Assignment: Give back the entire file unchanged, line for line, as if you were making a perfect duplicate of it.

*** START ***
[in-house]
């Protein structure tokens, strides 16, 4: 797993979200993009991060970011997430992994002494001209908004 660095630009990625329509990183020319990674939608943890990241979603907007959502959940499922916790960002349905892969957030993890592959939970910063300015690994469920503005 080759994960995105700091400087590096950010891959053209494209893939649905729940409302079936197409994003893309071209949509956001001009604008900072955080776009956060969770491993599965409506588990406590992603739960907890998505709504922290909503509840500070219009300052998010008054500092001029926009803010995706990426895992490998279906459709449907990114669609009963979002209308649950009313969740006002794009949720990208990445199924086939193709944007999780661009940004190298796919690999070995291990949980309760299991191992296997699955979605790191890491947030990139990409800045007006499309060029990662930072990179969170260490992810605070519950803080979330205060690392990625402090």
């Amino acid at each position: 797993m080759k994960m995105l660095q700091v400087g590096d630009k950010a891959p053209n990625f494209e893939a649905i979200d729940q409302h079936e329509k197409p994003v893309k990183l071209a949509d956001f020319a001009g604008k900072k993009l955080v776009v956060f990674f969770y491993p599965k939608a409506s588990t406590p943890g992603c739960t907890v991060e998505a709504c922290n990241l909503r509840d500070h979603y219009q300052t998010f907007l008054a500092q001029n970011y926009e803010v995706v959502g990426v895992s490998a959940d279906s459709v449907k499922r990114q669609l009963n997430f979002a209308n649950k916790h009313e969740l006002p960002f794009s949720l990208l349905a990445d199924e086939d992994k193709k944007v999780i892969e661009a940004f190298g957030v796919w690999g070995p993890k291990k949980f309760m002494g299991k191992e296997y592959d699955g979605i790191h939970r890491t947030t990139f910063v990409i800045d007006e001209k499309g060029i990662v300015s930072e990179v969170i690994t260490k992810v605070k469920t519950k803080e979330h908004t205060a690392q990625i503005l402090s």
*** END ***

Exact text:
[in-house]
């Protein structure tokens, strides 16, 4: 797993979200993009991060970011997430992994002494001209908004 660095630009990625329509990183020319990674939608943890990241979603907007959502959940499922916790960002349905892969957030993890592959939970910063300015690994469920503005 080759994960995105700091400087590096950010891959053209494209893939649905729940409302079936197409994003893309071209949509956001001009604008900072955080776009956060969770491993599965409506588990406590992603739960907890998505709504922290909503509840500070219009300052998010008054500092001029926009803010995706990426895992490998279906459709449907990114669609009963979002209308649950009313969740006002794009949720990208990445199924086939193709944007999780661009940004190298796919690999070995291990949980309760299991191992296997699955979605790191890491947030990139990409800045007006499309060029990662930072990179969170260490992810605070519950803080979330205060690392990625402090």
């Amino acid at each position: 797993m080759k994960m995105l660095q700091v400087g590096d630009k950010a891959p053209n990625f494209e893939a649905i979200d729940q409302h079936e329509k197409p994003v893309k990183l071209a949509d956001f020319a001009g604008k900072k993009l955080v776009v956060f990674f969770y491993p599965k939608a409506s588990t406590p943890g992603c739960t907890v991060e998505a709504c922290n990241l909503r509840d500070h979603y219009q300052t998010f907007l008054a500092q001029n970011y926009e803010v995706v959502g990426v895992s490998a959940d279906s459709v449907k499922r990114q669609l009963n997430f979002a209308n649950k916790h009313e969740l006002p960002f794009s949720l990208l349905a990445d199924e086939d992994k193709k944007v999780i892969e661009a940004f190298g957030v796919w690999g070995p993890k291990k949980f309760m002494g299991k191992e296997y592959d699955g979605i790191h939970r890491t947030t990139f910063v990409i800045d007006e001209k499309g060029i990662v300015s930072e990179v969170i690994t260490k992810v605070k469920t519950k803080e979330h908004t205060a690392q990625i503005l402090s």